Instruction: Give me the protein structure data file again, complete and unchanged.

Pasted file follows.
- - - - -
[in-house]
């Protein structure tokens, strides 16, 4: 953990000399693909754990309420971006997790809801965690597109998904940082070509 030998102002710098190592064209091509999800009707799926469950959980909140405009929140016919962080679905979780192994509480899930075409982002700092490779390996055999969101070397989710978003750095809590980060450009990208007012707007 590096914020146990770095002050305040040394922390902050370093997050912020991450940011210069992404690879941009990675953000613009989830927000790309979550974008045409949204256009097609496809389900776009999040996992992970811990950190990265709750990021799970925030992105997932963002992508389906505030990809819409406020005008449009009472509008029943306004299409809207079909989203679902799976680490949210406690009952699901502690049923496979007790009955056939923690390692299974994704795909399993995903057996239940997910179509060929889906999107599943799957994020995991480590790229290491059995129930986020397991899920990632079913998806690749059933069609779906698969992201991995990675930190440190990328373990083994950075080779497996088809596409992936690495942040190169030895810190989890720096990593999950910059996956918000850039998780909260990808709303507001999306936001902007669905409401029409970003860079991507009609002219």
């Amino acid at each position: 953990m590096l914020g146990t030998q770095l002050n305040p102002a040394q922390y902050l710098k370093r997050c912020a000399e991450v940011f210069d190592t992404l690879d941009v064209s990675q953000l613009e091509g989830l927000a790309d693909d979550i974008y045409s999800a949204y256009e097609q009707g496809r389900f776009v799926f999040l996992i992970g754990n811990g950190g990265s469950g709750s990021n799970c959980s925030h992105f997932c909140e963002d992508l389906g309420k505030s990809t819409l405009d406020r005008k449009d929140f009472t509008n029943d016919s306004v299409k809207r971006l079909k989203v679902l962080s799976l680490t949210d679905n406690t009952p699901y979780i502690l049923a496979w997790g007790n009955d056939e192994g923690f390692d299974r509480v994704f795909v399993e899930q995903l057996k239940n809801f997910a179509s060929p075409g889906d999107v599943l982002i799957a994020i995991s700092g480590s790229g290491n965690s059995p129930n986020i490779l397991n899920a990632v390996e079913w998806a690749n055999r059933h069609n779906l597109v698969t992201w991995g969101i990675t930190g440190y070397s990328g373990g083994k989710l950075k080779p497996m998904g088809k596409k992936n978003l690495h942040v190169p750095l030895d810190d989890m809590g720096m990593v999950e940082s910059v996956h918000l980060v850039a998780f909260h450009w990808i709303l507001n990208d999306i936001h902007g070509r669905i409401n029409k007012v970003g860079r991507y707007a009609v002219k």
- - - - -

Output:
[in-house]
């Protein structure tokens, strides 16, 4: 953990000399693909754990309420971006997790809801965690597109998904940082070509 030998102002710098190592064209091509999800009707799926469950959980909140405009929140016919962080679905979780192994509480899930075409982002700092490779390996055999969101070397989710978003750095809590980060450009990208007012707007 590096914020146990770095002050305040040394922390902050370093997050912020991450940011210069992404690879941009990675953000613009989830927000790309979550974008045409949204256009097609496809389900776009999040996992992970811990950190990265709750990021799970925030992105997932963002992508389906505030990809819409406020005008449009009472509008029943306004299409809207079909989203679902799976680490949210406690009952699901502690049923496979007790009955056939923690390692299974994704795909399993995903057996239940997910179509060929889906999107599943799957994020995991480590790229290491059995129930986020397991899920990632079913998806690749059933069609779906698969992201991995990675930190440190990328373990083994950075080779497996088809596409992936690495942040190169030895810190989890720096990593999950910059996956918000850039998780909260990808709303507001999306936001902007669905409401029409970003860079991507009609002219």
């Amino acid at each position: 953990m590096l914020g146990t030998q770095l002050n305040p102002a040394q922390y902050l710098k370093r997050c912020a000399e991450v940011f210069d190592t992404l690879d941009v064209s990675q953000l613009e091509g989830l927000a790309d693909d979550i974008y045409s999800a949204y256009e097609q009707g496809r389900f776009v799926f999040l996992i992970g754990n811990g950190g990265s469950g709750s990021n799970c959980s925030h992105f997932c909140e963002d992508l389906g309420k505030s990809t819409l405009d406020r005008k449009d929140f009472t509008n029943d016919s306004v299409k809207r971006l079909k989203v679902l962080s799976l680490t949210d679905n406690t009952p699901y979780i502690l049923a496979w997790g007790n009955d056939e192994g923690f390692d299974r509480v994704f795909v399993e899930q995903l057996k239940n809801f997910a179509s060929p075409g889906d999107v599943l982002i799957a994020i995991s700092g480590s790229g290491n965690s059995p129930n986020i490779l397991n899920a990632v390996e079913w998806a690749n055999r059933h069609n779906l597109v698969t992201w991995g969101i990675t930190g440190y070397s990328g373990g083994k989710l950075k080779p497996m998904g088809k596409k992936n978003l690495h942040v190169p750095l030895d810190d989890m809590g720096m990593v999950e940082s910059v996956h918000l980060v850039a998780f909260h450009w990808i709303l507001n990208d999306i936001h902007g070509r669905i409401n029409k007012v970003g860079r991507y707007a009609v002219k």